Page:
In Reality, Most Comics Retailers Barely Get By

I left off last week's column with a distasteful paraphrased quote from a major comics retailer of the 1980's and 1990's who cared so little for the long term survival of the world of comics, that he was willing to advocate a major policy change on the part of Marvel Comics in 1996 (restarting all their titles with #1) that he knew would have severe negative long-term implications on the comics industry. All this sad little man cared about was making a quick buck, regardless of how it would hurt our mutual world. Six years later, despite repeated million-dollar working capital infusions from his wealthy family, this retailer was finally forced out of the comics biz, and hopefully will never be in our world again.

The reason I mention this retailer is because I believe that he epitomized all that was wrong with the comics boom of the 1980's and 1990's. He entered the world of comics with an agenda, and it was completely self-serving. Sadly, he was a representative example of the majority of retailers who were lured into selling comics during that period of very rapid growth. During that time, the word got around that you could get started in comics retailing with almost no working capital, and that there were potentially obscene profits to be made speculating in new issues. With that thought in mind, all manner of folks came flocking to the comics "gold rush." By 1992, it seemed that there was a comics and/or baseball card store in almost every strip shopping center in America.

One person who recognized the very weak nature of the comics retailing community was Carol Kalish, the head of the Direct Market department at Marvel Comics. Carol and I frequently didn't get along, but I always respected her passion for comics, and her remarkable intellect. Before she passed away, quite suddenly in 1989, Carol did much to solidify the distribution and retailing of comics throughout America. The one quote of hers that still sticks in my head is "Most comics retailers today (about 1985) have no greater goal in running their store than to ultimately be able to afford a wide-screen TV." While that paraphrased quote is both caustic and cynical, it did accurately depict the sad state of comics retailing. None of us had much working capital in those early days, but it was an even fewer number of us who possessed any measure of vision or concern about the future of the comics industry.

I mention all this not-so-pleasant past history because all indications are that the comics industry is back on the upswing. Bill Rosemann from Marvel is reporting steady double-digit gains in advance orders for upcoming new comics, and trade paperback sales are apparently rising even more rapidly. My concern is that some of you might hear of this revival, and decide that now is the time to leave your dead-end job, and instead follow the path of riches into becoming a comics retailer. If you do consider that career change, I would strongly urge you to first question your motivations. In reality, most comics retailers barely get by. They sell comics for love, not money. If you think that selling comics is a path to riches, think again. There is money to be made selling comics, but it's a long, slow haul to gradually build up a steady clientele, and to learn how to avoid the numerous financial pitfalls which caused over 6,000 comics retailers to go out of business between 1990-1998. Personal bankruptcy is not fun.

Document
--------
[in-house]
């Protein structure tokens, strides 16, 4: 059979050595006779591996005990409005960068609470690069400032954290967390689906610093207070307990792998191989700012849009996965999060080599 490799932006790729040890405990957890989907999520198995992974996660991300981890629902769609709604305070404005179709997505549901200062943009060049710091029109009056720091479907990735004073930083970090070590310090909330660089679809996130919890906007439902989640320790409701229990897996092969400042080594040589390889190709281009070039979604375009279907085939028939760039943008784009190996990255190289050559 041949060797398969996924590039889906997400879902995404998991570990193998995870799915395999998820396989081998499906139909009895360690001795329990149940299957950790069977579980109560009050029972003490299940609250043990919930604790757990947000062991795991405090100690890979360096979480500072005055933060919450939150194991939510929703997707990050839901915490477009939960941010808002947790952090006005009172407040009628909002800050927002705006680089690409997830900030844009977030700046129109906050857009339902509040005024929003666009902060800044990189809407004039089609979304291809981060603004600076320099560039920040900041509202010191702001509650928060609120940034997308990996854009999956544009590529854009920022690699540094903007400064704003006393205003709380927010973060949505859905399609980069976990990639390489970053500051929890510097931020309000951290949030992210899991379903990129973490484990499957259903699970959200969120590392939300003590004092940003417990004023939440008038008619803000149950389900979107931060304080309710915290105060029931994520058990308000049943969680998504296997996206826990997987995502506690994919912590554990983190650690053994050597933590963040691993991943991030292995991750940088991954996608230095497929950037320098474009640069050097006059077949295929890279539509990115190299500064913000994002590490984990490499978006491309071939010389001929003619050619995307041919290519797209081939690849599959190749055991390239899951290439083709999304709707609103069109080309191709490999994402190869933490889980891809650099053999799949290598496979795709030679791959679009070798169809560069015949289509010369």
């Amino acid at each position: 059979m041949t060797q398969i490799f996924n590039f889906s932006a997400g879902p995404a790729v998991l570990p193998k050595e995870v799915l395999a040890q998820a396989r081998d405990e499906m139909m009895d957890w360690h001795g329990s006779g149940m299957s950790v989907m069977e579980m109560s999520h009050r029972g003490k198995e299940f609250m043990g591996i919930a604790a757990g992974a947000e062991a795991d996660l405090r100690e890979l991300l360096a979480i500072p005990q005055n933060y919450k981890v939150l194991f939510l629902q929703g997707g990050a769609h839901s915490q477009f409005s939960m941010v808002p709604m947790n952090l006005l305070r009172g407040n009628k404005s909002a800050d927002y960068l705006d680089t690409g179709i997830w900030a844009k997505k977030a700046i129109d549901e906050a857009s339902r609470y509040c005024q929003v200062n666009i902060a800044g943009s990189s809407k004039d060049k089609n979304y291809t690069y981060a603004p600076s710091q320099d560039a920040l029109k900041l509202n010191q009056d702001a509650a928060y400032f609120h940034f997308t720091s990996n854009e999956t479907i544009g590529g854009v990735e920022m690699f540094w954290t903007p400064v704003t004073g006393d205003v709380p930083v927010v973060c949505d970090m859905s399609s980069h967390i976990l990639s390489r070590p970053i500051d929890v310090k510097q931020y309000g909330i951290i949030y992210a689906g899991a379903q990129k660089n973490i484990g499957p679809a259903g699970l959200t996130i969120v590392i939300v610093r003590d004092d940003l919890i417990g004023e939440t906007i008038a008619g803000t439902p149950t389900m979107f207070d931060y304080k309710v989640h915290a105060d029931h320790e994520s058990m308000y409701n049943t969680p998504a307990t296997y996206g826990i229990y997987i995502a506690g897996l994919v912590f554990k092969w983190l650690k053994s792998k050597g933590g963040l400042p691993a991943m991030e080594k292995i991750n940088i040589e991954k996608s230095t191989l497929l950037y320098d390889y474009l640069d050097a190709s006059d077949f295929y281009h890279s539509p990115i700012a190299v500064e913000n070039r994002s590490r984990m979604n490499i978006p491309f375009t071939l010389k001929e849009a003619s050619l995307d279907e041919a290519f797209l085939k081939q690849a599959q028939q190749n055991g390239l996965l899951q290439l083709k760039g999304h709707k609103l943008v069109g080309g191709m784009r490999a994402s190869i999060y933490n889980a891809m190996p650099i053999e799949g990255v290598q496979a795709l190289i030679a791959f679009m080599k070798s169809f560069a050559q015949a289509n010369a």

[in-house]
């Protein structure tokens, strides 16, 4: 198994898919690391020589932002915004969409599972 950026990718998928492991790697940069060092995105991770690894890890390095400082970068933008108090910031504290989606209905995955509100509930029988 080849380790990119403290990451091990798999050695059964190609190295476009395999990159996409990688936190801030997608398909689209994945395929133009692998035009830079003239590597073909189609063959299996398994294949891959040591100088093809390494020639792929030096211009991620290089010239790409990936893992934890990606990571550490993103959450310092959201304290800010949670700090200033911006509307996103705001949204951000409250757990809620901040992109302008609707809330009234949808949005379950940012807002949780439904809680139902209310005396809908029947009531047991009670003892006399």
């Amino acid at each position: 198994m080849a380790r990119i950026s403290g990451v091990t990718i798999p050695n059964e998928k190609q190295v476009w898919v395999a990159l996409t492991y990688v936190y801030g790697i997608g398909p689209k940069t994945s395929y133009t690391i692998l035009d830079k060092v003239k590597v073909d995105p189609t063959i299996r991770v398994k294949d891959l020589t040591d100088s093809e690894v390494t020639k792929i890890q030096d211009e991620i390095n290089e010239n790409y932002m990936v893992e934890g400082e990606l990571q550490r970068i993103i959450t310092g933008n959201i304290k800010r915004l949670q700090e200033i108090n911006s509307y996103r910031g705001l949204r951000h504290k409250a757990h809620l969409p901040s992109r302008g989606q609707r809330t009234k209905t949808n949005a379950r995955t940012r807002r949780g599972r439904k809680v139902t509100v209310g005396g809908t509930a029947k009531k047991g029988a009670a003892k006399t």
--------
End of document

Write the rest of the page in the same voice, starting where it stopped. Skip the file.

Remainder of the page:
Returning to the central concept upon which my past couple of columns have been based, your best chance of survival in comics retailing (or any other kind of business for that matter...) is to be constantly aware of the total interdependence between you and your context. If you chose to enter the world of comics as a retailer, be sure that you always keep in the forefront of your mind that you are taking on a responsibility to help safeguard the continued publishing of comics. That means promoting all comics (not just the ones you like), and always recognizing that you are a representative of the industry to all the fans whom you serve.

Recognize, too, that your success is predicated upon the trust and faith that your customers and your suppliers place in you. Work hard to be sure that you create value for them, and that you take their concerns into account before taking any action. This is not to say that you shouldn't also strive to achieve the greatest measure of personal success, but rather that you should endeavor to also help others succeed in reaching their goals whenever possible. Make yourself as valuable as you can to those around you, and you will never want for opportunities. Even when things are not going all that well.

That's it for my columns on my personal philosophy of Counter Culture capitalism. Maybe my beliefs won't work for everyone, or in every context, but I believe they are the number one reason why I've been successful in business. Yes, I did score the most valuable comics collection of all time, but as our erstwhile fellow retailer clearly showed us, simply having millions in working capital cannot guarantee success. Speaking as an immigrant to America, I can guarantee you that the American Dream is alive and well. It takes a willingness to perform hard work, however, and a positive attitude. Follow that path, and your dreams may yet come true.

Please send your e-mails to, and your letters to:

Mile High Comics, Inc.
Attn: Chuck Rozanski
2151 W. 56th Ave.
Denver, CO 80221

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